tama Sep 2012 #12
Bad_Ronald Sep 2012 #3
tama Sep 2012 #10
former9thward Sep 2012 #26
tama Sep 2012 #30
WinkyDink Sep 2012 #62
Impious Sep 2012 #66
JoeyT Sep 2012 #4
shrdlu Sep 2012 #16
tama Sep 2012 #31
Edweird Sep 2012 #38
Major Nikon Sep 2012 #57
cthulu2016 Sep 2012 #5
Zalatix Sep 2012 #6
Octafish Sep 2012 #7
zellie Sep 2012 #9
xchrom Sep 2012 #11
cali Sep 2012 #15
Nye Bevan Sep 2012 #58
Bluenorthwest Sep 2012 #68
cali Sep 2012 #13
AnotherMcIntosh Sep 2012 #27
COLGATE4 Sep 2012 #49
Oilwellian Sep 2012 #59
ProdigalJunkMail Sep 2012 #14
tama Sep 2012 #32
glacierbay Sep 2012 #17
zellie Sep 2012 #20
glacierbay Sep 2012 #23
Jessy169 Sep 2012 #29
glacierbay Sep 2012 #60
WinkyDink Sep 2012 #61
CJCRANE Sep 2012 #18
Lightbulb_on Sep 2012 #64
Egalitarian Thug Sep 2012 #19
Codeine Sep 2012 #40
sarcasmo Sep 2012 #48
Odin2005 Sep 2012 #21
Bad_Ronald Sep 2012 #25
KharmaTrain Sep 2012 #28
porphyrian Sep 2012 #22
SickOfTheOnePct Sep 2012 #24
sarcasmo Sep 2012 #50
Nye Bevan Sep 2012 #33
SickOfTheOnePct Sep 2012 #34
Codeine Sep 2012 #41
tammywammy Sep 2012 #55
Edweird Sep 2012 #35
ruffburr Sep 2012 #36
4th law of robotics Sep 2012 #37
L0oniX Sep 2012 #39
Marrah_G Sep 2012 #42
COLGATE4 Sep 2012 #51
Taverner Sep 2012 #43
MNBrewer Sep 2012 #44
Socal31 Sep 2012 #45
tritsofme Sep 2012 #46
DonCoquixote Sep 2012 #52
WinkyDink Sep 2012 #53
ProgressiveProfessor Sep 2012 #54
DemocratSinceBirth Sep 2012 #56
MichaelMcGuire Sep 2012 #63
Impious Sep 2012 #65
MicaelS Sep 2012 #67
Romulox Sep 2012 #69
SickOfTheOnePct Sep 2012 #70
99Forever Sep 2012 #71
Bluenorthwest Sep 2012 #72
Impious Sep 2012 #73
NYC Liberal Sep 2012 #74
Impious Sep 2012 #75

Response to Jessy169 (Original post)

Sat Sep 22, 2012, 02:33 PM

1. this is not going to wash.

it's just not. no matter how much YOU want to put restrictions on speech, it's very, very unlikely to happen- not with the current Supreme Court and unlikely with a future court.

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Response to cali (Reply #1)

Sat Sep 22, 2012, 03:09 PM

8. Horizontal peer 2 peer democracy and self-regulation

 

DU3 jury system is happening and has full ability and legitimity to block and censor hate speech, if and when the community and juries so decide.

Potential for change from within is much more powerful that debate (which quickly devolves what many consider violent speech) about what authorities like SCOTUS or government at large should regulate or not top-down.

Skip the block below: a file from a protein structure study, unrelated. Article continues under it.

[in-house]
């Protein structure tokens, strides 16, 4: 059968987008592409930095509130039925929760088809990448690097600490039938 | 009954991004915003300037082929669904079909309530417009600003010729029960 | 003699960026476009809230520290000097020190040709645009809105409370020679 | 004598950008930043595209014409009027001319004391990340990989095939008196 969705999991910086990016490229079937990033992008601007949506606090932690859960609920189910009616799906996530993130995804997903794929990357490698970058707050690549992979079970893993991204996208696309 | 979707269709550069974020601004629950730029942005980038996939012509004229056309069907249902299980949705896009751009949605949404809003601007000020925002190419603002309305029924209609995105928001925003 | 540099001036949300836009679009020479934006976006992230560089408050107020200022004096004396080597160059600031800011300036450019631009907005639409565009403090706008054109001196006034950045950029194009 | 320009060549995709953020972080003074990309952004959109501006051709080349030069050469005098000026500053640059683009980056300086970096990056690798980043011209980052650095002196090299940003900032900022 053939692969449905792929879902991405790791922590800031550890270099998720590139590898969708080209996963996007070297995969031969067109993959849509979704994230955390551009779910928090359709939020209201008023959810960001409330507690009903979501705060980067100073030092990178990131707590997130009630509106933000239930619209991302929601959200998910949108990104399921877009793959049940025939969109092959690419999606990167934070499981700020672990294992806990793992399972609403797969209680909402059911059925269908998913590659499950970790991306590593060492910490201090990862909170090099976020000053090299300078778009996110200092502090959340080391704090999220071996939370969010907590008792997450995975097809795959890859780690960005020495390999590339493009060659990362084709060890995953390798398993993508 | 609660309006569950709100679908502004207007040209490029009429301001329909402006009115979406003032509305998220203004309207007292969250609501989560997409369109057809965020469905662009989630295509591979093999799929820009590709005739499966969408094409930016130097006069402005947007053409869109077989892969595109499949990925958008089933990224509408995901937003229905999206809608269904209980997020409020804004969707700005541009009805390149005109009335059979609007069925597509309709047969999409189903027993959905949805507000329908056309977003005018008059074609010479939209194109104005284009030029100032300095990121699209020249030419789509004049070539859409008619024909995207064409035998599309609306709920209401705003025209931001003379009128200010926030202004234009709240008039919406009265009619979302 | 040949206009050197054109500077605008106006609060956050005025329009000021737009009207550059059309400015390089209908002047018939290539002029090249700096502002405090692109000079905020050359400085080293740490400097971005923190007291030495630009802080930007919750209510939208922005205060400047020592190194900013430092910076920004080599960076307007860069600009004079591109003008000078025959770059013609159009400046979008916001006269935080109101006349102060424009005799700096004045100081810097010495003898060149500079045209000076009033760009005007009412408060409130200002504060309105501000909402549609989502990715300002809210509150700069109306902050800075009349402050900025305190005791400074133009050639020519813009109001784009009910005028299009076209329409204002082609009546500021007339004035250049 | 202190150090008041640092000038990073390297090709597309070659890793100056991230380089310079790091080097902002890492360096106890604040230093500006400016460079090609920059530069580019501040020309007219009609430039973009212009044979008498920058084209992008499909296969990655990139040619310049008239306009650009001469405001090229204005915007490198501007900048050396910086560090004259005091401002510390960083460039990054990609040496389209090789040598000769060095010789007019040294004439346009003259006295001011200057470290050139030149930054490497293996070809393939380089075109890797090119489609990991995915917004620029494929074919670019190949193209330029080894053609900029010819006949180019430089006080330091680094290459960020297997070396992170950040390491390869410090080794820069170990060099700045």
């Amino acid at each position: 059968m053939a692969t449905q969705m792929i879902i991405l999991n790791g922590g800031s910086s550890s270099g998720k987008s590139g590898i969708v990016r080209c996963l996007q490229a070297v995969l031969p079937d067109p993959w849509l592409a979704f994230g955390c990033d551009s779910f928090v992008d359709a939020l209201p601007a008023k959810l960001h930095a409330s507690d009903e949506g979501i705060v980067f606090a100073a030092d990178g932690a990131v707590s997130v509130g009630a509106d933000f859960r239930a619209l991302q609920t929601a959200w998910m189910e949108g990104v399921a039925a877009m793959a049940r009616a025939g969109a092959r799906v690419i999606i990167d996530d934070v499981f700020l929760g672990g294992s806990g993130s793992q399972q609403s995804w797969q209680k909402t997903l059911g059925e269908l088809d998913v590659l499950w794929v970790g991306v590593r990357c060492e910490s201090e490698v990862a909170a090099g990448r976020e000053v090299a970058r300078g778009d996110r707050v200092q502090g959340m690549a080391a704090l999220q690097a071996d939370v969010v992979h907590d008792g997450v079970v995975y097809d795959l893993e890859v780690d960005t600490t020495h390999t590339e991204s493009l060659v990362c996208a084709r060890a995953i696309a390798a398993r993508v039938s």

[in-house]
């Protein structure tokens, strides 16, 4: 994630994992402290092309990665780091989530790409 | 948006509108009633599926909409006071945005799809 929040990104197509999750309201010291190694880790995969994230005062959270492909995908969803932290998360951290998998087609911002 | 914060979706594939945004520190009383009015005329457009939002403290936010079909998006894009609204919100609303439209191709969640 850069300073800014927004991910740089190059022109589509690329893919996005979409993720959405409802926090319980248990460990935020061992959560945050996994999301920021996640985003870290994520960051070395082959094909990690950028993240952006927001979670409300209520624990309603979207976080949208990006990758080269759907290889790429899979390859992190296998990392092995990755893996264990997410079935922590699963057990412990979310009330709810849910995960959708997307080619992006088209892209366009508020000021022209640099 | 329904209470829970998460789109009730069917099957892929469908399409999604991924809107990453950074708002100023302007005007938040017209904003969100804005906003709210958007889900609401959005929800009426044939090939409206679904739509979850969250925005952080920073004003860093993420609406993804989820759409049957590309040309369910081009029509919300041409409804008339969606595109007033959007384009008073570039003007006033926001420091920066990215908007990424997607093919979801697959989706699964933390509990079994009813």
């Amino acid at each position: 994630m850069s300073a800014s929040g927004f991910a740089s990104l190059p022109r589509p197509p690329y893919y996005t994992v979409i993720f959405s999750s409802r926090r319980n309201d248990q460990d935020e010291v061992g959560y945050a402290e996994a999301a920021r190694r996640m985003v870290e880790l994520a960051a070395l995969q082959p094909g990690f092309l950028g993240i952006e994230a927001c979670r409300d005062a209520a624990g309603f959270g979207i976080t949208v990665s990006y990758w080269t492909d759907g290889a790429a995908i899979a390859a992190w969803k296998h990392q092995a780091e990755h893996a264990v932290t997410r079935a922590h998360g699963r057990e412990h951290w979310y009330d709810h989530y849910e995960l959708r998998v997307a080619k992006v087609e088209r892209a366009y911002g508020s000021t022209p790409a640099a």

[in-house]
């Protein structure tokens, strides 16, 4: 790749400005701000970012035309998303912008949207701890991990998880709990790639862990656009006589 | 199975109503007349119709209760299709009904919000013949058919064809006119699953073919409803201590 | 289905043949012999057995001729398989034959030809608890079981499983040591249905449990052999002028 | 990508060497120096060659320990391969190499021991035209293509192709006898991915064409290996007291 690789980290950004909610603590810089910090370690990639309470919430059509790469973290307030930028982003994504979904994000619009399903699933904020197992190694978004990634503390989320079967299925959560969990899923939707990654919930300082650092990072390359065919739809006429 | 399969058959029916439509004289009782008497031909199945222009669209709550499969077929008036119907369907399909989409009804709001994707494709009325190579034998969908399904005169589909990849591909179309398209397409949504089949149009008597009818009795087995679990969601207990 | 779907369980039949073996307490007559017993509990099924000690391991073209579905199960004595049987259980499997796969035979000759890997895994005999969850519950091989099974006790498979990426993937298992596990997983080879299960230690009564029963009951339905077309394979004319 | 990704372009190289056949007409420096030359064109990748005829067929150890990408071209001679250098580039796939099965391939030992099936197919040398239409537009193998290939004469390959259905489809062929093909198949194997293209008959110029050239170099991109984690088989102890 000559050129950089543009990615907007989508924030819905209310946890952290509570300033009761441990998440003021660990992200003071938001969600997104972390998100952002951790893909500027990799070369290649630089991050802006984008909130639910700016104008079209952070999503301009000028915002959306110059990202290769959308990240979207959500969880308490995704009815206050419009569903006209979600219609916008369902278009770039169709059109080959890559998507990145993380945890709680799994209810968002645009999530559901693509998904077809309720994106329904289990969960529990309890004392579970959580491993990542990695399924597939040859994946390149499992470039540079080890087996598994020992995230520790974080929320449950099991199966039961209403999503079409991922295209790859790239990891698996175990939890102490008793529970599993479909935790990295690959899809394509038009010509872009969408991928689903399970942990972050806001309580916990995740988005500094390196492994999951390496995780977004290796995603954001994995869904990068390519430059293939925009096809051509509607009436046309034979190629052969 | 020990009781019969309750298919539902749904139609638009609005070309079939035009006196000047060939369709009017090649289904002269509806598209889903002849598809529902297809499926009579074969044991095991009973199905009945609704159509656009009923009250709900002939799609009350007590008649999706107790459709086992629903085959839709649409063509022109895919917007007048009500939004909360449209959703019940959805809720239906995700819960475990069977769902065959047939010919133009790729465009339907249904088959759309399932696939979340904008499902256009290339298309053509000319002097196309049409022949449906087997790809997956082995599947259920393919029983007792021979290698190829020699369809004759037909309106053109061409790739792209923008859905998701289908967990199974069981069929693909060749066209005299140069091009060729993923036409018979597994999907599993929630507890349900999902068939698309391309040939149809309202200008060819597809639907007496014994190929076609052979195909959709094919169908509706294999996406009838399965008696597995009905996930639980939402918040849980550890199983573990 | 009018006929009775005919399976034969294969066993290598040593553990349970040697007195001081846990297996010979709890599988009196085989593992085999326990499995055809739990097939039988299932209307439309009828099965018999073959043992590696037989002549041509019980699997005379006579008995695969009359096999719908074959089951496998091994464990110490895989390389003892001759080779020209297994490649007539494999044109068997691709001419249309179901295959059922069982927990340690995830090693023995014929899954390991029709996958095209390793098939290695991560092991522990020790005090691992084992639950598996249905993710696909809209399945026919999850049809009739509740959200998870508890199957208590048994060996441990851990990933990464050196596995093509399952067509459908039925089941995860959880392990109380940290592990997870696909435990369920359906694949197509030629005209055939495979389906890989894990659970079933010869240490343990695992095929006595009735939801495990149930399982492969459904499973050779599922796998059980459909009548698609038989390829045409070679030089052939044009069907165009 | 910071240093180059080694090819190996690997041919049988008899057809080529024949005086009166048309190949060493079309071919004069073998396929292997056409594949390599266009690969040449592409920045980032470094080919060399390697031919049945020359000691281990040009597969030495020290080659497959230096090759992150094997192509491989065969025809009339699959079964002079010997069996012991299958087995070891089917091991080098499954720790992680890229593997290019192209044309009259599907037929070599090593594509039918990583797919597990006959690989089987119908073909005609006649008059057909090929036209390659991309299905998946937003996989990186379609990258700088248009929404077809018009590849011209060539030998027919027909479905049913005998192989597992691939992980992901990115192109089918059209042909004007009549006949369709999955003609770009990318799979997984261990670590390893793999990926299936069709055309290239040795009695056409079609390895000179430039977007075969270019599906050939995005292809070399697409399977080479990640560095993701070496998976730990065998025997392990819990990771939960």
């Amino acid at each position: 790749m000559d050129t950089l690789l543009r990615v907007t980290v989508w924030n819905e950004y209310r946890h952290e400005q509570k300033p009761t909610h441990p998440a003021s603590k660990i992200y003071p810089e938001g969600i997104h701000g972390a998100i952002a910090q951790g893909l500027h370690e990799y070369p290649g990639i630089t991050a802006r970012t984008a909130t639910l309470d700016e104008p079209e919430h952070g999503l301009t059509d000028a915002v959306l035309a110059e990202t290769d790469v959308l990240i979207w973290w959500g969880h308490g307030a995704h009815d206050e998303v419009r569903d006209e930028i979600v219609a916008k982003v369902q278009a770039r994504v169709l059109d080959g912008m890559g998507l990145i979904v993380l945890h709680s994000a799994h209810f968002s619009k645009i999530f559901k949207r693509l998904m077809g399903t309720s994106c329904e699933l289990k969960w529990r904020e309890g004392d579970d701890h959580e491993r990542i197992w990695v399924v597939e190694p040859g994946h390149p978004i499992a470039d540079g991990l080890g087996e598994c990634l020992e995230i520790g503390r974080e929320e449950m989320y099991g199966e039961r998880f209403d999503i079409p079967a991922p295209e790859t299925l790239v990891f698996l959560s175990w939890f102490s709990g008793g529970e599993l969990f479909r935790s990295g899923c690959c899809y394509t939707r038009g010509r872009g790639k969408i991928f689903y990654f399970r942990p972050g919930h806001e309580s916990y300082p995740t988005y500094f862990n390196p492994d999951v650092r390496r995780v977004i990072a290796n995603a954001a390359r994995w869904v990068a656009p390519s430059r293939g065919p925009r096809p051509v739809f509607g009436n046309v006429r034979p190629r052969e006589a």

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Response to tama (Reply #8)

Sat Sep 22, 2012, 06:39 PM

47. DU is a private for profit corporation

and as such able to set it's own rules for speech and discussion, there is a huge difference between DU and it's juries and government regulation of political speech.

I understand that you despise the 1st amendment because of the possibility that people might get their feelings hurt, however; I suspect you will find that more people support freedom of speech then oppose it.

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Response to Jessy169 (Original post)

Sat Sep 22, 2012, 02:35 PM

2. Let's address cash speech first.

IMO it's a bigger problem in this country than hate speech.

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Response to sadbear (Reply #2)

Sat Sep 22, 2012, 03:15 PM

12. Money is speach, a promise

 

that is fraudulent from the beginning and does not as such enjoy 1st amendment protection. And a strong case can be built that it not just fraudulent but also hate speech, as it creates artificial scarcity: supermarkets are full of food but you can't feed your starving children if you don't have money.

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Response to Jessy169 (Original post)

Sat Sep 22, 2012, 02:54 PM

3. And who gets to determine what constitutes "hate speech"??

 

Careful what you wish for. Once you let this particular genie out his bottle there will be no going back. The RW would just love to have a tool like this in their arsenal to silence the people that offend them. And that's the inherent flaw in your argument: you only see the people whose rancorous opinions offend you being silenced. You don't see any draconian hate speech laws being turned against you to silence your opinions, which they almost certainly could/would.

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Response to Bad_Ronald (Reply #3)

Sat Sep 22, 2012, 03:11 PM

10. Peer 2 peer juries, like here on DU?

 

DU jury system is very much out of the bottle...

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Response to tama (Reply #10)

Sat Sep 22, 2012, 03:50 PM

26. DU is not governed by the First Amendment.